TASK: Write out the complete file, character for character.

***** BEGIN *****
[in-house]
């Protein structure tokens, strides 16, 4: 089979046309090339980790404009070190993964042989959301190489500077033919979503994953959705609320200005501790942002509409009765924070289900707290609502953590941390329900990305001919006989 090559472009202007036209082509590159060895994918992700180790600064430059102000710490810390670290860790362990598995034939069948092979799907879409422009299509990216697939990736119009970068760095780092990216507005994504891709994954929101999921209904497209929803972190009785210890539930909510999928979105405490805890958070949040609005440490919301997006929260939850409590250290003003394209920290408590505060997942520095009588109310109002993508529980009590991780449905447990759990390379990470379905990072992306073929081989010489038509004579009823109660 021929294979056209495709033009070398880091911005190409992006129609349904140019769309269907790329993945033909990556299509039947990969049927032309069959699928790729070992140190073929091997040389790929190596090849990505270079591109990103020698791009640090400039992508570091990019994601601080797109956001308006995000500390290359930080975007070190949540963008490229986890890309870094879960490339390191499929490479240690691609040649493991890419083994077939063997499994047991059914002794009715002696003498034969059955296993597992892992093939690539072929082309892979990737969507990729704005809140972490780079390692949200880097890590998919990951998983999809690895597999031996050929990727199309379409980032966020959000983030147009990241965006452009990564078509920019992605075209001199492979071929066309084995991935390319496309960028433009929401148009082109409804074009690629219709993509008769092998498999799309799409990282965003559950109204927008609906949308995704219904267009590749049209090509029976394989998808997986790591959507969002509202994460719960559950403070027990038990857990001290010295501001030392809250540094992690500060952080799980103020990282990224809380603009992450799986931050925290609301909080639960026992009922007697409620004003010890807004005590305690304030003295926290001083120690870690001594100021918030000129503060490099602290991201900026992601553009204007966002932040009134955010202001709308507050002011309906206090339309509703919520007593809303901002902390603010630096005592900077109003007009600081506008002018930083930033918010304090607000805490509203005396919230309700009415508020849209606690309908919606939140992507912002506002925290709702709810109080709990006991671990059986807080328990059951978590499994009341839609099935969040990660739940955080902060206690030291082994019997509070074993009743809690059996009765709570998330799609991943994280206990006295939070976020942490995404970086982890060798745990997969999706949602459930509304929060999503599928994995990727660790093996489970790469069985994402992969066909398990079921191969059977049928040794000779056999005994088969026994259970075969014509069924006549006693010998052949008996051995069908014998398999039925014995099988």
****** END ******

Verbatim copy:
[in-house]
């Protein structure tokens, strides 16, 4: 089979046309090339980790404009070190993964042989959301190489500077033919979503994953959705609320200005501790942002509409009765924070289900707290609502953590941390329900990305001919006989 090559472009202007036209082509590159060895994918992700180790600064430059102000710490810390670290860790362990598995034939069948092979799907879409422009299509990216697939990736119009970068760095780092990216507005994504891709994954929101999921209904497209929803972190009785210890539930909510999928979105405490805890958070949040609005440490919301997006929260939850409590250290003003394209920290408590505060997942520095009588109310109002993508529980009590991780449905447990759990390379990470379905990072992306073929081989010489038509004579009823109660 021929294979056209495709033009070398880091911005190409992006129609349904140019769309269907790329993945033909990556299509039947990969049927032309069959699928790729070992140190073929091997040389790929190596090849990505270079591109990103020698791009640090400039992508570091990019994601601080797109956001308006995000500390290359930080975007070190949540963008490229986890890309870094879960490339390191499929490479240690691609040649493991890419083994077939063997499994047991059914002794009715002696003498034969059955296993597992892992093939690539072929082309892979990737969507990729704005809140972490780079390692949200880097890590998919990951998983999809690895597999031996050929990727199309379409980032966020959000983030147009990241965006452009990564078509920019992605075209001199492979071929066309084995991935390319496309960028433009929401148009082109409804074009690629219709993509008769092998498999799309799409990282965003559950109204927008609906949308995704219904267009590749049209090509029976394989998808997986790591959507969002509202994460719960559950403070027990038990857990001290010295501001030392809250540094992690500060952080799980103020990282990224809380603009992450799986931050925290609301909080639960026992009922007697409620004003010890807004005590305690304030003295926290001083120690870690001594100021918030000129503060490099602290991201900026992601553009204007966002932040009134955010202001709308507050002011309906206090339309509703919520007593809303901002902390603010630096005592900077109003007009600081506008002018930083930033918010304090607000805490509203005396919230309700009415508020849209606690309908919606939140992507912002506002925290709702709810109080709990006991671990059986807080328990059951978590499994009341839609099935969040990660739940955080902060206690030291082994019997509070074993009743809690059996009765709570998330799609991943994280206990006295939070976020942490995404970086982890060798745990997969999706949602459930509304929060999503599928994995990727660790093996489970790469069985994402992969066909398990079921191969059977049928040794000779056999005994088969026994259970075969014509069924006549006693010998052949008996051995069908014998398999039925014995099988």